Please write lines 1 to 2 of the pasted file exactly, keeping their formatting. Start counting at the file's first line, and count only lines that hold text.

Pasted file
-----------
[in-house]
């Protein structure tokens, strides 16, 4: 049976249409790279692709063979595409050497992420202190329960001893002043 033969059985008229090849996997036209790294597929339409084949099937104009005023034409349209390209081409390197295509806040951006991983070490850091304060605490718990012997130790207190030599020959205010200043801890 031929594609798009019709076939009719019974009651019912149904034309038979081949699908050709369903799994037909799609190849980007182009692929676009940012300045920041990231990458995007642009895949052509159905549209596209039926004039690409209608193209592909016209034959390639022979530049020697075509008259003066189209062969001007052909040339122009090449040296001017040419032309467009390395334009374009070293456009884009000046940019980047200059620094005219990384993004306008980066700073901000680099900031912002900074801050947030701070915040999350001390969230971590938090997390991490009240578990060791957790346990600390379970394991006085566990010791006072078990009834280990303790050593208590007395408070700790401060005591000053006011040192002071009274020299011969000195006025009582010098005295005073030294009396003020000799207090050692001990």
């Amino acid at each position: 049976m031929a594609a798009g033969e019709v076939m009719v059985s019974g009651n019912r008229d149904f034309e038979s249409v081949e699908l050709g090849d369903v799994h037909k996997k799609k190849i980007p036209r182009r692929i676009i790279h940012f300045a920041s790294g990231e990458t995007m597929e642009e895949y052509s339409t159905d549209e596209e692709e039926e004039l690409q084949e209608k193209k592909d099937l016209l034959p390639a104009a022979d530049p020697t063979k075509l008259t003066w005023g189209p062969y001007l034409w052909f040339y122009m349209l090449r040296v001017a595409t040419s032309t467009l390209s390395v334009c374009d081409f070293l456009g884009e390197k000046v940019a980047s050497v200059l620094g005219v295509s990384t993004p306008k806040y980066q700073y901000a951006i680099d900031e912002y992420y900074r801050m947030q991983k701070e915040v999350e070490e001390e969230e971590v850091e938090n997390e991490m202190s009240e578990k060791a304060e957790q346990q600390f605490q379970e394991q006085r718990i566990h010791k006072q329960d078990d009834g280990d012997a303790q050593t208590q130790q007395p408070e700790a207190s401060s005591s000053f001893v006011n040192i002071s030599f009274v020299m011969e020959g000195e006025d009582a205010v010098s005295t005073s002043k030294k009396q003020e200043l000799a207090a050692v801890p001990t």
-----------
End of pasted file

[in-house]
């Protein structure tokens, strides 16, 4: 049976249409790279692709063979595409050497992420202190329960001893002043 033969059985008229090849996997036209790294597929339409084949099937104009005023034409349209390209081409390197295509806040951006991983070490850091304060605490718990012997130790207190030599020959205010200043801890 031929594609798009019709076939009719019974009651019912149904034309038979081949699908050709369903799994037909799609190849980007182009692929676009940012300045920041990231990458995007642009895949052509159905549209596209039926004039690409209608193209592909016209034959390639022979530049020697075509008259003066189209062969001007052909040339122009090449040296001017040419032309467009390395334009374009070293456009884009000046940019980047200059620094005219990384993004306008980066700073901000680099900031912002900074801050947030701070915040999350001390969230971590938090997390991490009240578990060791957790346990600390379970394991006085566990010791006072078990009834280990303790050593208590007395408070700790401060005591000053006011040192002071009274020299011969000195006025009582010098005295005073030294009396003020000799207090050692001990």